This article analyzes the reorganization of public memory space in postsocialist Poland and how the state and municipal councils use it to legitimate themselves. Drawing on research conducted in Gdańsk, the birthplace of the social movement (Solidarność) that questioned the legitimacy of the socialist state in the 1980s, it examines the proposed redevelopment of the shipyard where the movement was formed. While the redevelopment sets out to create a public memory space, it is rife with contradictions, for it involves demolishing many buildings associated with the movement. What legitimated the municipal council’s authority over its memorial landscapes was not so much its rediscovery of complex local histories as it was its ability to define the local past in “material” terms.
At a time when European cities redefine themselves through 'culture' in an attempt to attract tourists, investors and potential residents, policymakers have to negotiate different notions of 'local culture' defined by state governments on the one hand and by the EU on the other. Drawing upon research conducted in the Polish city of Gdańsk in the context of the redevelopment of its urban landscape, the article illustrates how 'local culture' is redefined as 'culture of freedom' by municipal and state institutions in order to establish a relationship of historical continuity between the time when Gdańsk was a thriving multicultural city and the post-socialist present. The article puts forward the argument that while the reformulation of local culture as 'culture of freedom' involves reconciling notions of national identity with new norms of local, regional and European integration, it does not necessarily entail the supersession of nationalism.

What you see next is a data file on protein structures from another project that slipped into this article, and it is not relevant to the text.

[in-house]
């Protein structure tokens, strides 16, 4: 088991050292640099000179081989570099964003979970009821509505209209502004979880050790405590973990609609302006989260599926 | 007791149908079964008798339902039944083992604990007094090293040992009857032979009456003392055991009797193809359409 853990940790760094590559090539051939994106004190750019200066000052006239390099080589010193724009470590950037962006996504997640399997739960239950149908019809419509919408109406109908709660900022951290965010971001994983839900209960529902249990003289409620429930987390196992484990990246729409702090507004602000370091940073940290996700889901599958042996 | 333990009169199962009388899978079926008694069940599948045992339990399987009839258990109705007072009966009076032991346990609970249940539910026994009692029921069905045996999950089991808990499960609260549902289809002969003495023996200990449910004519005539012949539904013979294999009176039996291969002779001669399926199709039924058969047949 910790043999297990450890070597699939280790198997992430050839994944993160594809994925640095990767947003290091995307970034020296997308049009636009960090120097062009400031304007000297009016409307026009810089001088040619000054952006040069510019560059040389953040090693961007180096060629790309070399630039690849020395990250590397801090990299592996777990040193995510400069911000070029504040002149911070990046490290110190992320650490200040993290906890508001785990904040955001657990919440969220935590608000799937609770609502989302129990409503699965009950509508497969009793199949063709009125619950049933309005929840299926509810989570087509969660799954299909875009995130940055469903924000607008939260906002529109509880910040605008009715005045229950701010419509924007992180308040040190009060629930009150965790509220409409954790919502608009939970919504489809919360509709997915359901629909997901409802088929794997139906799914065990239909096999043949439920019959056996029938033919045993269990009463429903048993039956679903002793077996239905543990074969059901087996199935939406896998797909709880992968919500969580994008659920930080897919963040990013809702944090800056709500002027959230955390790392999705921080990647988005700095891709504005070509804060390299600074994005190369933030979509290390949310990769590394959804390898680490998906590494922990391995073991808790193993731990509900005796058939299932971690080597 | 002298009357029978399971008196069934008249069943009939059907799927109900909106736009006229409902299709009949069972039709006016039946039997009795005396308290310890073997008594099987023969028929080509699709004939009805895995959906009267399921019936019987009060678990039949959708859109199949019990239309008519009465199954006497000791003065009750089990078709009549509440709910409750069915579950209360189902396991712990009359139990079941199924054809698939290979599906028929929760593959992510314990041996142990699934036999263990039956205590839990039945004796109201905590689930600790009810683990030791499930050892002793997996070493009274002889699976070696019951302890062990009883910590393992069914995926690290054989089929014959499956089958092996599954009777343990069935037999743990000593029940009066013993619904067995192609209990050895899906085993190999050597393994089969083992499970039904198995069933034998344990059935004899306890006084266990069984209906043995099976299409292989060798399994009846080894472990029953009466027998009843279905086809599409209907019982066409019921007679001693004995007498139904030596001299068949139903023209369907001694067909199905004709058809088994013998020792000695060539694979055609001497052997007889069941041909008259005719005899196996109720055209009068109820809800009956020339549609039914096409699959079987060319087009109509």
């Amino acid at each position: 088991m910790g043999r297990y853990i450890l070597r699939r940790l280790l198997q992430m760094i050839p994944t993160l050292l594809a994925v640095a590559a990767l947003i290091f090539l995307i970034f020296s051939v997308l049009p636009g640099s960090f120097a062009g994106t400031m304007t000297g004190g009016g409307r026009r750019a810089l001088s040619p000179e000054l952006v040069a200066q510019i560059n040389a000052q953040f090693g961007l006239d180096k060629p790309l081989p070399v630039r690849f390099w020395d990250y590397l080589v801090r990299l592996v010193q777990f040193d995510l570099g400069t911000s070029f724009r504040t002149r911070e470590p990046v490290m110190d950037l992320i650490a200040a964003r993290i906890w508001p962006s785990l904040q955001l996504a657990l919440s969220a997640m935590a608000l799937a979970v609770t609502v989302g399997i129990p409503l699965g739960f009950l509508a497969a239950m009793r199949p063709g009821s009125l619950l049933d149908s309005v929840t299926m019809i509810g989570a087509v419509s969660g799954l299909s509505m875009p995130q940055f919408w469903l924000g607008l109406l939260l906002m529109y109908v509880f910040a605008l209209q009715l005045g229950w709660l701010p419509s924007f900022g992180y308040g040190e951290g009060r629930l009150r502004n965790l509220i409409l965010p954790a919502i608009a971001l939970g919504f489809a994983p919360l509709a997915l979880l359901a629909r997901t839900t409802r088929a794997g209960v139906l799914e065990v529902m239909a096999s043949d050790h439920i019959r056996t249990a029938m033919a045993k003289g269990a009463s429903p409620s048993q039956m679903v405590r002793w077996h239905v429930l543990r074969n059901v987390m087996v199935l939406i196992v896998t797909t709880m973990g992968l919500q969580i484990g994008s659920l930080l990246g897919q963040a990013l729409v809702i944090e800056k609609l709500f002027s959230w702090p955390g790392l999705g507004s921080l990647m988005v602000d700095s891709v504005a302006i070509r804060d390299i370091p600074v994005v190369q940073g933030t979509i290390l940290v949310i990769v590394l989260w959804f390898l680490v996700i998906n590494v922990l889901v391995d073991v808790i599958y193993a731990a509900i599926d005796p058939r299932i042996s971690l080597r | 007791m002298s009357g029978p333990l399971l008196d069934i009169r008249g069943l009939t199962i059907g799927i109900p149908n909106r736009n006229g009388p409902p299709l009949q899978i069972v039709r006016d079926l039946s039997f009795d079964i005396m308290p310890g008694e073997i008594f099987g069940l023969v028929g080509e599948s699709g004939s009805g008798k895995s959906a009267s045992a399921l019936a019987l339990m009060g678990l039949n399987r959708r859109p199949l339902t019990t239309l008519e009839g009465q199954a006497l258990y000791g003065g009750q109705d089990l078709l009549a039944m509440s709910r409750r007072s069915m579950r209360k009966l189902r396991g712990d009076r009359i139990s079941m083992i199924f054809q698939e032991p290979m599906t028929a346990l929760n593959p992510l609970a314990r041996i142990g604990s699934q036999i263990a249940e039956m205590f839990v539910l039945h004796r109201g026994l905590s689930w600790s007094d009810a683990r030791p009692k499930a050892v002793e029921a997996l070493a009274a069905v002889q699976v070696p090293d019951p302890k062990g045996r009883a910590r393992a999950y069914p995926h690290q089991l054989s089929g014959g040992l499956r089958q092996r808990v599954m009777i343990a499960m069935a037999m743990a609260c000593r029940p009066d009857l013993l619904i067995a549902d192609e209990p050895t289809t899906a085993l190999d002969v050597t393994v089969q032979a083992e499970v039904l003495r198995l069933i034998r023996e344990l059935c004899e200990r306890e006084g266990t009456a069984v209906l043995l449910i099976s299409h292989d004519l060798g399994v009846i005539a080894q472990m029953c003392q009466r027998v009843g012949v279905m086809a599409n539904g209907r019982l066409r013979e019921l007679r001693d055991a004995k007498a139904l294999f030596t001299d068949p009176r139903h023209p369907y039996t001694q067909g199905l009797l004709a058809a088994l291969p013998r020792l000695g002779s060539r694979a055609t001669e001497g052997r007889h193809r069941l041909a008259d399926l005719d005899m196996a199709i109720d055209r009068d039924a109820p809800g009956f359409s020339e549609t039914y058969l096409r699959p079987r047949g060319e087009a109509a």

Mariana C. Françozo
Located at the old harbor of the city of Genoa, the modern Galata Museo del Mare was inaugurated as part of the commemoration of Genoa as the 2004 European Capital of Culture. Only twelve years later, the museum proudly welcomes 200,000 visitors annually into its twenty-eight galleries, organized in an impressive exhibition space of 10,000 square meters, showcasing 4,300 objects. While the aim of the museum is to tell the maritime history of Genoa—ranging from Christopher Columbus to an open-air space showcasing the story of the Genoese shipyard—it is the exhibition on migration to and from Italy that will truly impress the visitor.
Between Religion, Regulation, and Globalization
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